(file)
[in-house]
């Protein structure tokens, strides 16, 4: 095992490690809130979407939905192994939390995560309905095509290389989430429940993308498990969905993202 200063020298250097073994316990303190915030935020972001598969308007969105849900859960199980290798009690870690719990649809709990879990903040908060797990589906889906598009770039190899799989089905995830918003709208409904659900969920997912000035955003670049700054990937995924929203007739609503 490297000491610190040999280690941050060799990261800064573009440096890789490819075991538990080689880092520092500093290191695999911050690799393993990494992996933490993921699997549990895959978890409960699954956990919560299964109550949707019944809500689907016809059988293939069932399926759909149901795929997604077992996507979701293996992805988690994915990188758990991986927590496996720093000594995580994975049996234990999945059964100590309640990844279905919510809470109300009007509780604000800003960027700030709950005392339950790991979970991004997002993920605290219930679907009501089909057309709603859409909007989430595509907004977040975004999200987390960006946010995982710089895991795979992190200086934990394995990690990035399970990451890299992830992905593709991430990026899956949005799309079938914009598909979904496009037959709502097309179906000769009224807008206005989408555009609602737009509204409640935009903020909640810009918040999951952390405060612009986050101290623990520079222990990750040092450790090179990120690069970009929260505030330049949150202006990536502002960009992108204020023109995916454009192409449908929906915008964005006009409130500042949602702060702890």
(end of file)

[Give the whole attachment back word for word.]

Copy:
[in-house]
């Protein structure tokens, strides 16, 4: 095992490690809130979407939905192994939390995560309905095509290389989430429940993308498990969905993202 200063020298250097073994316990303190915030935020972001598969308007969105849900859960199980290798009690870690719990649809709990879990903040908060797990589906889906598009770039190899799989089905995830918003709208409904659900969920997912000035955003670049700054990937995924929203007739609503 490297000491610190040999280690941050060799990261800064573009440096890789490819075991538990080689880092520092500093290191695999911050690799393993990494992996933490993921699997549990895959978890409960699954956990919560299964109550949707019944809500689907016809059988293939069932399926759909149901795929997604077992996507979701293996992805988690994915990188758990991986927590496996720093000594995580994975049996234990999945059964100590309640990844279905919510809470109300009007509780604000800003960027700030709950005392339950790991979970991004997002993920605290219930679907009501089909057309709603859409909007989430595509907004977040975004999200987390960006946010995982710089895991795979992190200086934990394995990690990035399970990451890299992830992905593709991430990026899956949005799309079938914009598909979904496009037959709502097309179906000769009224807008206005989408555009609602737009509204409640935009903020909640810009918040999951952390405060612009986050101290623990520079222990990750040092450790090179990120690069970009929260505030330049949150202006990536502002960009992108204020023109995916454009192409449908929906915008964005006009409130500042949602702060702890």